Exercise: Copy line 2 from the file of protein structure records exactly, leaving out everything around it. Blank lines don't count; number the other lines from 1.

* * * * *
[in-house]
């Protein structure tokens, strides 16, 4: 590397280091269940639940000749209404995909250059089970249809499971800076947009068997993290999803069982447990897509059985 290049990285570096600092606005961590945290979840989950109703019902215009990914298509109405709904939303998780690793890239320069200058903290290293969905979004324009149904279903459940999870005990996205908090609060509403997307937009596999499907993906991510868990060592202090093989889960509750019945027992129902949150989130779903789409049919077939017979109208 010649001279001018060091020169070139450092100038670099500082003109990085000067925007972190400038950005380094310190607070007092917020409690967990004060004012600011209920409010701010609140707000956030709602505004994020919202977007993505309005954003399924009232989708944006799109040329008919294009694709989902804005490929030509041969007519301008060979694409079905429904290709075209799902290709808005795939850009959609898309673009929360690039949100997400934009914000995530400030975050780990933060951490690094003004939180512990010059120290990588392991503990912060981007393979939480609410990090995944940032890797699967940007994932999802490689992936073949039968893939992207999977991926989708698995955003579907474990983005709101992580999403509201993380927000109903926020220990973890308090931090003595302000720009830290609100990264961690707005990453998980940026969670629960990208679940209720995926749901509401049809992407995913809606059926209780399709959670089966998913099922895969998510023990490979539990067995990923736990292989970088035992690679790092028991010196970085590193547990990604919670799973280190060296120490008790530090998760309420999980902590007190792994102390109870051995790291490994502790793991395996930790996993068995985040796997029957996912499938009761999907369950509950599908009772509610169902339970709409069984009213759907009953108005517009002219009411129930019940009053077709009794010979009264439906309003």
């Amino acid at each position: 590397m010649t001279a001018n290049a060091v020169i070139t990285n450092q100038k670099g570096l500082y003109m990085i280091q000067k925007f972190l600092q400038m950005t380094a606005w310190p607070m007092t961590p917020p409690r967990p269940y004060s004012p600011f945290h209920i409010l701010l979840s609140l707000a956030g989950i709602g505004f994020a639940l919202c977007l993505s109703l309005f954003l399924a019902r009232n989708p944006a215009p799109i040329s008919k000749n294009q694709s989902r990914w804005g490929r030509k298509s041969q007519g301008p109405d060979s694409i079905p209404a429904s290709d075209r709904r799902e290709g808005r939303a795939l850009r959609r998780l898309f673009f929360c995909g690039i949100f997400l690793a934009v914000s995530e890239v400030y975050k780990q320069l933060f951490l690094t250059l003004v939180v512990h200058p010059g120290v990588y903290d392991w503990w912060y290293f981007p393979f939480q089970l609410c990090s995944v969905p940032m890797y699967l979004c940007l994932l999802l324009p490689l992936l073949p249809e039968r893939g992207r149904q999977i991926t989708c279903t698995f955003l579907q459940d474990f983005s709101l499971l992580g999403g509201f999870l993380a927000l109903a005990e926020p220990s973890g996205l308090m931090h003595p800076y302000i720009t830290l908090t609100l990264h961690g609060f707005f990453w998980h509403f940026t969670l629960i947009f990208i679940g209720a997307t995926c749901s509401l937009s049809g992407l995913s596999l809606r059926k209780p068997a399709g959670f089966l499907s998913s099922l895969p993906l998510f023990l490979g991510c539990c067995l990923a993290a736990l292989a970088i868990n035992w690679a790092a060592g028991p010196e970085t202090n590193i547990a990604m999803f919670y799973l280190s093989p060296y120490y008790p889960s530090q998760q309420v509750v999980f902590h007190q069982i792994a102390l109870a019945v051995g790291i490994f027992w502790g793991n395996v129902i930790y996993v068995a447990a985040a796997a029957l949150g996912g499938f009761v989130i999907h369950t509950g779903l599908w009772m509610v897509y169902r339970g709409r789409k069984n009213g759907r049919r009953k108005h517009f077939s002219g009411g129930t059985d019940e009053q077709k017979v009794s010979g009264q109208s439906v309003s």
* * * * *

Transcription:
């Protein structure tokens, strides 16, 4: 590397280091269940639940000749209404995909250059089970249809499971800076947009068997993290999803069982447990897509059985 290049990285570096600092606005961590945290979840989950109703019902215009990914298509109405709904939303998780690793890239320069200058903290290293969905979004324009149904279903459940999870005990996205908090609060509403997307937009596999499907993906991510868990060592202090093989889960509750019945027992129902949150989130779903789409049919077939017979109208 010649001279001018060091020169070139450092100038670099500082003109990085000067925007972190400038950005380094310190607070007092917020409690967990004060004012600011209920409010701010609140707000956030709602505004994020919202977007993505309005954003399924009232989708944006799109040329008919294009694709989902804005490929030509041969007519301008060979694409079905429904290709075209799902290709808005795939850009959609898309673009929360690039949100997400934009914000995530400030975050780990933060951490690094003004939180512990010059120290990588392991503990912060981007393979939480609410990090995944940032890797699967940007994932999802490689992936073949039968893939992207999977991926989708698995955003579907474990983005709101992580999403509201993380927000109903926020220990973890308090931090003595302000720009830290609100990264961690707005990453998980940026969670629960990208679940209720995926749901509401049809992407995913809606059926209780399709959670089966998913099922895969998510023990490979539990067995990923736990292989970088035992690679790092028991010196970085590193547990990604919670799973280190060296120490008790530090998760309420999980902590007190792994102390109870051995790291490994502790793991395996930790996993068995985040796997029957996912499938009761999907369950509950599908009772509610169902339970709409069984009213759907009953108005517009002219009411129930019940009053077709009794010979009264439906309003």